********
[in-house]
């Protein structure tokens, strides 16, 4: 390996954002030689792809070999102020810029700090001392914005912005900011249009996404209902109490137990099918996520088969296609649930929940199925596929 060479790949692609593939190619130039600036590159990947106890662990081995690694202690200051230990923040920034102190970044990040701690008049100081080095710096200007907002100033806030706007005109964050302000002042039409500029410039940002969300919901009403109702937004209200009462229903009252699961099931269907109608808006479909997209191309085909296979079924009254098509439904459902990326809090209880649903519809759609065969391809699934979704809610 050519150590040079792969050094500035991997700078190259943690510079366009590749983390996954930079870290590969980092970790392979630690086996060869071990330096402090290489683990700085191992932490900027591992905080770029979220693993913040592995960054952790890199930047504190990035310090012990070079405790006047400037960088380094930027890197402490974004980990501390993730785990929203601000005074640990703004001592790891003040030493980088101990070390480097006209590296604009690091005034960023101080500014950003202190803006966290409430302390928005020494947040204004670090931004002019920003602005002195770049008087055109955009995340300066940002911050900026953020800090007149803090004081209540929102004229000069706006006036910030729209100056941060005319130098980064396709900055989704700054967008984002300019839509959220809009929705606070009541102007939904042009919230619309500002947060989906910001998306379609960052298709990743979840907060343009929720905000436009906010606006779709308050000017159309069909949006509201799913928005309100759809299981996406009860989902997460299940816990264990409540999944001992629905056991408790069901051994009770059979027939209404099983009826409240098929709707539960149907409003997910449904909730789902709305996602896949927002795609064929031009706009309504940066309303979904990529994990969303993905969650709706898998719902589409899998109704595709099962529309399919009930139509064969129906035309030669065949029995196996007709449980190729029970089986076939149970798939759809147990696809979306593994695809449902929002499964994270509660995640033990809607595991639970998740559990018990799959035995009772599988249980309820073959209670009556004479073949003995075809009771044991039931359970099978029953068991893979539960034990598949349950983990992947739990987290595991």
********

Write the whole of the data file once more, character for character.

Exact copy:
[in-house]
């Protein structure tokens, strides 16, 4: 390996954002030689792809070999102020810029700090001392914005912005900011249009996404209902109490137990099918996520088969296609649930929940199925596929 060479790949692609593939190619130039600036590159990947106890662990081995690694202690200051230990923040920034102190970044990040701690008049100081080095710096200007907002100033806030706007005109964050302000002042039409500029410039940002969300919901009403109702937004209200009462229903009252699961099931269907109608808006479909997209191309085909296979079924009254098509439904459902990326809090209880649903519809759609065969391809699934979704809610 050519150590040079792969050094500035991997700078190259943690510079366009590749983390996954930079870290590969980092970790392979630690086996060869071990330096402090290489683990700085191992932490900027591992905080770029979220693993913040592995960054952790890199930047504190990035310090012990070079405790006047400037960088380094930027890197402490974004980990501390993730785990929203601000005074640990703004001592790891003040030493980088101990070390480097006209590296604009690091005034960023101080500014950003202190803006966290409430302390928005020494947040204004670090931004002019920003602005002195770049008087055109955009995340300066940002911050900026953020800090007149803090004081209540929102004229000069706006006036910030729209100056941060005319130098980064396709900055989704700054967008984002300019839509959220809009929705606070009541102007939904042009919230619309500002947060989906910001998306379609960052298709990743979840907060343009929720905000436009906010606006779709308050000017159309069909949006509201799913928005309100759809299981996406009860989902997460299940816990264990409540999944001992629905056991408790069901051994009770059979027939209404099983009826409240098929709707539960149907409003997910449904909730789902709305996602896949927002795609064929031009706009309504940066309303979904990529994990969303993905969650709706898998719902589409899998109704595709099962529309399919009930139509064969129906035309030669065949029995196996007709449980190729029970089986076939149970798939759809147990696809979306593994695809449902929002499964994270509660995640033990809607595991639970998740559990018990799959035995009772599988249980309820073959209670009556004479073949003995075809009771044991039931359970099978029953068991893979539960034990598949349950983990992947739990987290595991």